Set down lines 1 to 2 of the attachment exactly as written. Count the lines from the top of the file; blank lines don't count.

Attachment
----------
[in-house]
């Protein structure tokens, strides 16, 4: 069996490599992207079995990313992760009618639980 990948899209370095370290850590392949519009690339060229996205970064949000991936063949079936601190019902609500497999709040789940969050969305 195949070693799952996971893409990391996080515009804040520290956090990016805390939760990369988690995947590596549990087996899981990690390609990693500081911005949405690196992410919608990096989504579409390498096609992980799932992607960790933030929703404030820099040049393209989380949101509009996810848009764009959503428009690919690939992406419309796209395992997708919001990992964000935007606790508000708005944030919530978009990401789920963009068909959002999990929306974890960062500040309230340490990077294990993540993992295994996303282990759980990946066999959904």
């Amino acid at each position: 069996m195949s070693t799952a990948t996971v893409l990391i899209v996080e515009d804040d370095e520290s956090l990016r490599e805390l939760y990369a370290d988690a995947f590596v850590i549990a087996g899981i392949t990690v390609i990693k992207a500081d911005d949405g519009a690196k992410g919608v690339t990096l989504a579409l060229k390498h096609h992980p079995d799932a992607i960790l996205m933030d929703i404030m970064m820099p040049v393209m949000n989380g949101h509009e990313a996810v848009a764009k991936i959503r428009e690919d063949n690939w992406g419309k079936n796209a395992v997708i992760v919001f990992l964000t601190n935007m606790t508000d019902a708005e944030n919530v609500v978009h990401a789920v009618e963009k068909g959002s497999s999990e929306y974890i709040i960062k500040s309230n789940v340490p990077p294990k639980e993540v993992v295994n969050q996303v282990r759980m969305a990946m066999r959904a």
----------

[in-house]
């Protein structure tokens, strides 16, 4: 069996490599992207079995990313992760009618639980 990948899209370095370290850590392949519009690339060229996205970064949000991936063949079936601190019902609500497999709040789940969050969305 195949070693799952996971893409990391996080515009804040520290956090990016805390939760990369988690995947590596549990087996899981990690390609990693500081911005949405690196992410919608990096989504579409390498096609992980799932992607960790933030929703404030820099040049393209989380949101509009996810848009764009959503428009690919690939992406419309796209395992997708919001990992964000935007606790508000708005944030919530978009990401789920963009068909959002999990929306974890960062500040309230340490990077294990993540993992295994996303282990759980990946066999959904």